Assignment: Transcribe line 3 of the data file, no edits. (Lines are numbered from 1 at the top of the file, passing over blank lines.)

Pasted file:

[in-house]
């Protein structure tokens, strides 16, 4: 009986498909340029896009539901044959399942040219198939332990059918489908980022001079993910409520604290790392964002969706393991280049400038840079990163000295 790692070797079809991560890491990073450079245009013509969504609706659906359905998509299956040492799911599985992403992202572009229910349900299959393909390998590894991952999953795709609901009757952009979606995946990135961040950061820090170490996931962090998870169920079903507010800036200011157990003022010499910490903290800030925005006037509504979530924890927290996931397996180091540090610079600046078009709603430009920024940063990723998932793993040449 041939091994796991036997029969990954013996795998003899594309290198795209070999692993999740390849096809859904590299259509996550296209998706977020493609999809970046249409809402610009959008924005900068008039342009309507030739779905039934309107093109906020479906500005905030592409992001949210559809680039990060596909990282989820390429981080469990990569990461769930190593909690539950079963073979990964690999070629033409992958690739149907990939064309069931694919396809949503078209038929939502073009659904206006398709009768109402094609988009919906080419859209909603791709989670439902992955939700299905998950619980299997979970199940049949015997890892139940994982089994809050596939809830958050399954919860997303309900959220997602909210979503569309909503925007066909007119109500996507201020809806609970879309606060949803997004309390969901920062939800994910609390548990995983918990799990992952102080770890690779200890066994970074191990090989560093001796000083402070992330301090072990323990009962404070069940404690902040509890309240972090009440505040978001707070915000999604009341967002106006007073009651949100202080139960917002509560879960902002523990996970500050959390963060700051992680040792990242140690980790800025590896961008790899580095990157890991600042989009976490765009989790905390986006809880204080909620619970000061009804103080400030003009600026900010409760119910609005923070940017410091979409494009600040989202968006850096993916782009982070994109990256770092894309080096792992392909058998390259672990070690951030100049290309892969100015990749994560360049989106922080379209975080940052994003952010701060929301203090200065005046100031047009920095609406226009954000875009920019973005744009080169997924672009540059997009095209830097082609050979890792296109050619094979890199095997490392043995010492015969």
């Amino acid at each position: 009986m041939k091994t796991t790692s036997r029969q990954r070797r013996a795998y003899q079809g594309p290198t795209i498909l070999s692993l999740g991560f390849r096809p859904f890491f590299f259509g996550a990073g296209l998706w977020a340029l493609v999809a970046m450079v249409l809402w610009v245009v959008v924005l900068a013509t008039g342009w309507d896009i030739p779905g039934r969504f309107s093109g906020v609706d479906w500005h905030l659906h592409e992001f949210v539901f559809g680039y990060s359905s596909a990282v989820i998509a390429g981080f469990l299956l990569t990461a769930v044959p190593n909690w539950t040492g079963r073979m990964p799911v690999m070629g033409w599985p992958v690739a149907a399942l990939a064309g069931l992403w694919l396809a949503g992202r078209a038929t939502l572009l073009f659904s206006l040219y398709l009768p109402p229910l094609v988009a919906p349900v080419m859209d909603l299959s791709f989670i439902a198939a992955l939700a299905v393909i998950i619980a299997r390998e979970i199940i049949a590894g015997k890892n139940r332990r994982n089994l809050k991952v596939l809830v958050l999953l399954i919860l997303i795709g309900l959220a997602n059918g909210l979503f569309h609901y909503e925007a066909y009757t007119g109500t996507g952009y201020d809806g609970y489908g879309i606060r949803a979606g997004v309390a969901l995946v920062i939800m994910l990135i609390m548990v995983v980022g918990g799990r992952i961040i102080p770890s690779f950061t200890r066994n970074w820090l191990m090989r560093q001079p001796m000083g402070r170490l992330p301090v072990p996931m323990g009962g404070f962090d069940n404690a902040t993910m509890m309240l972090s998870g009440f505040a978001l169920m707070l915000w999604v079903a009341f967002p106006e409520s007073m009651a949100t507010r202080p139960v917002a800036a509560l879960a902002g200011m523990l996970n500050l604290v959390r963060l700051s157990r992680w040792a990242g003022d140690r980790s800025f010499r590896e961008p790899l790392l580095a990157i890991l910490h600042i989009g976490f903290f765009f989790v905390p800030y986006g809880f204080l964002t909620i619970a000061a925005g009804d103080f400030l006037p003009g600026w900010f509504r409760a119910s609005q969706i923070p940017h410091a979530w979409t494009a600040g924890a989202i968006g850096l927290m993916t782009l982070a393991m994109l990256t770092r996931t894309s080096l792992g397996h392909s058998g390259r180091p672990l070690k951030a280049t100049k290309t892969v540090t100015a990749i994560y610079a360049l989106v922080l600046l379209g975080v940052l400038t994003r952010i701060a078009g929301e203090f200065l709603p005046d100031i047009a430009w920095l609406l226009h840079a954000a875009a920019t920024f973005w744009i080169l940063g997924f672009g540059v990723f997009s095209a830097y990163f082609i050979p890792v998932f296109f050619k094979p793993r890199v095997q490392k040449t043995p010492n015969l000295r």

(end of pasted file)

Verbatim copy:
């Amino acid at each position: 009986m041939k091994t796991t790692s036997r029969q990954r070797r013996a795998y003899q079809g594309p290198t795209i498909l070999s692993l999740g991560f390849r096809p859904f890491f590299f259509g996550a990073g296209l998706w977020a340029l493609v999809a970046m450079v249409l809402w610009v245009v959008v924005l900068a013509t008039g342009w309507d896009i030739p779905g039934r969504f309107s093109g906020v609706d479906w500005h905030l659906h592409e992001f949210v539901f559809g680039y990060s359905s596909a990282v989820i998509a390429g981080f469990l299956l990569t990461a769930v044959p190593n909690w539950t040492g079963r073979m990964p799911v690999m070629g033409w599985p992958v690739a149907a399942l990939a064309g069931l992403w694919l396809a949503g992202r078209a038929t939502l572009l073009f659904s206006l040219y398709l009768p109402p229910l094609v988009a919906p349900v080419m859209d909603l299959s791709f989670i439902a198939a992955l939700a299905v393909i998950i619980a299997r390998e979970i199940i049949a590894g015997k890892n139940r332990r994982n089994l809050k991952v596939l809830v958050l999953l399954i919860l997303i795709g309900l959220a997602n059918g909210l979503f569309h609901y909503e925007a066909y009757t007119g109500t996507g952009y201020d809806g609970y489908g879309i606060r949803a979606g997004v309390a969901l995946v920062i939800m994910l990135i609390m548990v995983v980022g918990g799990r992952i961040i102080p770890s690779f950061t200890r066994n970074w820090l191990m090989r560093q001079p001796m000083g402070r170490l992330p301090v072990p996931m323990g009962g404070f962090d069940n404690a902040t993910m509890m309240l972090s998870g009440f505040a978001l169920m707070l915000w999604v079903a009341f967002p106006e409520s007073m009651a949100t507010r202080p139960v917002a800036a509560l879960a902002g200011m523990l996970n500050l604290v959390r963060l700051s157990r992680w040792a990242g003022d140690r980790s800025f010499r590896e961008p790899l790392l580095a990157i890991l910490h600042i989009g976490f903290f765009f989790v905390p800030y986006g809880f204080l964002t909620i619970a000061a925005g009804d103080f400030l006037p003009g600026w900010f509504r409760a119910s609005q969706i923070p940017h410091a979530w979409t494009a600040g924890a989202i968006g850096l927290m993916t782009l982070a393991m994109l990256t770092r996931t894309s080096l792992g397996h392909s058998g390259r180091p672990l070690k951030a280049t100049k290309t892969v540090t100015a990749i994560y610079a360049l989106v922080l600046l379209g975080v940052l400038t994003r952010i701060a078009g929301e203090f200065l709603p005046d100031i047009a430009w920095l609406l226009h840079a954000a875009a920019t920024f973005w744009i080169l940063g997924f672009g540059v990723f997009s095209a830097y990163f082609i050979p890792v998932f296109f050619k094979p793993r890199v095997q490392k040449t043995p010492n015969l000295r």